First, let me say that I love my grandpa and appreciate the fact that he got me this espresso machine. It has brought me a lot of joy and it was a wonderful gift full of consideration for my love of coffee.
With that said, let me tell you about the X6. I've owned this machine for a little more than one year (I got it for Christmas '06). The machine, by virtue of being a pod-only espresso machine, has some pluses but big minuses. I have become somewhat attached to my machine in spite of its problems (though I shall not replace it), but I would not recommend it to anyone with a serious attention to coffee.
First, the pluses. The machine is very easy to use. There are only three buttons and a knob: the on button; the espresso button; the steam button; and the frother knob. As mentioned before the machine takes only ESE (Easy Serving Espresso) pods. The advantage of using only pods is that the coffee is always ground and tamped correctly. And since it is also confined to a paper encasement the grounds won't spill all over the place, keeping your espresso area tidy. Finally, and probably its biggest strength, it's a very pretty machine. When your espresso-leman friends see it they'll think it is something out of Jetsons-Italiano, scoring you a notch on your cool rating.
Now to throttle the thing. It's biggest drawback is that it only takes pods. This is a problem for four big reasons. First, pods are really hard to find. Sometimes Starbucks has them in-store, but your best bet is to get them online and have them delivered. Second, you cannot decide what type of coffee to put into your machine, you're bound to the coffee that comes in pods and cannot use other lose forms of coffee (unless you want to buy a pod maker). Third, they generate a lot of waste. Most pods come individually wrapped, which generates a lot more waste than using regular coffee grounds. Fourth, they're expensive. If you drink espresso every morning, the least expensive you can make a shot of espresso is approx. $0.39. To get this price you'll need to buy a box of 150 pods (about $70) and find a place to store them while you watch your wallet get thinner (Ooh, and don't even try lose grounds either, you'll get a shot of espresso so weak you'll think you were drinking nickel coffee at Wall Drug).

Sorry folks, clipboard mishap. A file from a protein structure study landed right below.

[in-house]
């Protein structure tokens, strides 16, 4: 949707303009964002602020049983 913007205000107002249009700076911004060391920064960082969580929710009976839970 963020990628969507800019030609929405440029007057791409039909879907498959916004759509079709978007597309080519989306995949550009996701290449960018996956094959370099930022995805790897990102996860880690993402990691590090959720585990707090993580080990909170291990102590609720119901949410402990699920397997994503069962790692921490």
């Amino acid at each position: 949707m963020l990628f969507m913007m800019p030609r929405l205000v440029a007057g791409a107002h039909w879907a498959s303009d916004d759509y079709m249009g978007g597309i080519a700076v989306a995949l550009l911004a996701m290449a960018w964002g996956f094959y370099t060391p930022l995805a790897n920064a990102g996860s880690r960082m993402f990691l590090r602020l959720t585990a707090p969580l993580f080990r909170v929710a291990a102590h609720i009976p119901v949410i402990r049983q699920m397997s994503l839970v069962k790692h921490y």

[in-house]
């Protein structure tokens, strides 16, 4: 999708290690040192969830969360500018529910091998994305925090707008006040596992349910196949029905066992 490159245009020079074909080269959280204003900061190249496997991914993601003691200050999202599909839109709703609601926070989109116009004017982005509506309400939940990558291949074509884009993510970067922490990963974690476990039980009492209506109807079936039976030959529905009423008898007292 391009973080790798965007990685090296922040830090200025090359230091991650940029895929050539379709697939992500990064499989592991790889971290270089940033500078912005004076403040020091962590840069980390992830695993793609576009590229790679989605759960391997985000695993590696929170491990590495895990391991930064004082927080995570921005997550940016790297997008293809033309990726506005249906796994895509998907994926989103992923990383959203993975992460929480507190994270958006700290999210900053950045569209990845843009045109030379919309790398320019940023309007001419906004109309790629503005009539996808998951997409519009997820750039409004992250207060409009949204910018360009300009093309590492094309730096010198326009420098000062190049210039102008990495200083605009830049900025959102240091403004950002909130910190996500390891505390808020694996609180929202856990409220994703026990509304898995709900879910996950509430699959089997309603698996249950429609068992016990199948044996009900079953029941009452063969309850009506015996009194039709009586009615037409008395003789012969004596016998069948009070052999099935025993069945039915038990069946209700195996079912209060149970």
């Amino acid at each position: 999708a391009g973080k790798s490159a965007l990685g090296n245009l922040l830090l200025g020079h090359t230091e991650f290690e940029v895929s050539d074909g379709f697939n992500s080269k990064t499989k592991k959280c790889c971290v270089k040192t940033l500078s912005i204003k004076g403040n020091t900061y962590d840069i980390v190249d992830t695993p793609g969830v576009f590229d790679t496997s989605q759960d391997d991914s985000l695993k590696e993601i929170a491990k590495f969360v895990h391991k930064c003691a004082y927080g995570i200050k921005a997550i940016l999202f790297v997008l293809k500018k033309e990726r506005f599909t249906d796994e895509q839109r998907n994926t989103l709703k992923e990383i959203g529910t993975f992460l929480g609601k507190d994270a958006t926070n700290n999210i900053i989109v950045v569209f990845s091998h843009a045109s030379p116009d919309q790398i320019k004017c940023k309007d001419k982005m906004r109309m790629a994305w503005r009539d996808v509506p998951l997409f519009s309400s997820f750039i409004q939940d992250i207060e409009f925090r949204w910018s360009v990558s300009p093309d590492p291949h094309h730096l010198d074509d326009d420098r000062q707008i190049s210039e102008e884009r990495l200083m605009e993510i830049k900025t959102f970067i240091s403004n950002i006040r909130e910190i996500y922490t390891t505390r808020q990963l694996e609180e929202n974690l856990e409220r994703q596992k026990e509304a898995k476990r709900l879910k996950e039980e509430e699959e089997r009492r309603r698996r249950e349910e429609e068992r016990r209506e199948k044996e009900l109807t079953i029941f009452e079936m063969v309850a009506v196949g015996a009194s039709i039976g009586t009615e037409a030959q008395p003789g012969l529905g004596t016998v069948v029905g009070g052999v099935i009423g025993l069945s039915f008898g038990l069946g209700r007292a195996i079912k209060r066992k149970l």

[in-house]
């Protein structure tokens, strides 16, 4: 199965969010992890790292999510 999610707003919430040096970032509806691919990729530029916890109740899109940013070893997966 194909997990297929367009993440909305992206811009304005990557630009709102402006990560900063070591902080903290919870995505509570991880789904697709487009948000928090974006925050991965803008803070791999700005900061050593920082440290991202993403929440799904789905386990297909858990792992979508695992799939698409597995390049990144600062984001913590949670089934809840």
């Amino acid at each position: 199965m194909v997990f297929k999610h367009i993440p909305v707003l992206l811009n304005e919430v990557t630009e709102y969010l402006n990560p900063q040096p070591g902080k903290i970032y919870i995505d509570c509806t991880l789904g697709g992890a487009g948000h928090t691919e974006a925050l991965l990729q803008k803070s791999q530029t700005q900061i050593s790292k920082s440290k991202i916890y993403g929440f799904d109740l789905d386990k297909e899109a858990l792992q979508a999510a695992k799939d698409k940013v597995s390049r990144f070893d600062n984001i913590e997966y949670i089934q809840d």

Other disadvantages of the machine are that you have to wait about 10 minutes after steaming milk before you can make a shot of espresso (I guess espresso pressure and steam pressure pull from the same reservoir and you can't do both at the same time because the water is too hot). The quality of the machine isn't very good either, with the body being made mostly out of plastic.
In conclusion, if you're a serious espresso imbiber do not buy this machine. It's low initial investment will soon deteriorate as you go broke buying and shipping over priced pods. The espresso is fairly good, but not worth the pain of hunting for elusive pods in store or online.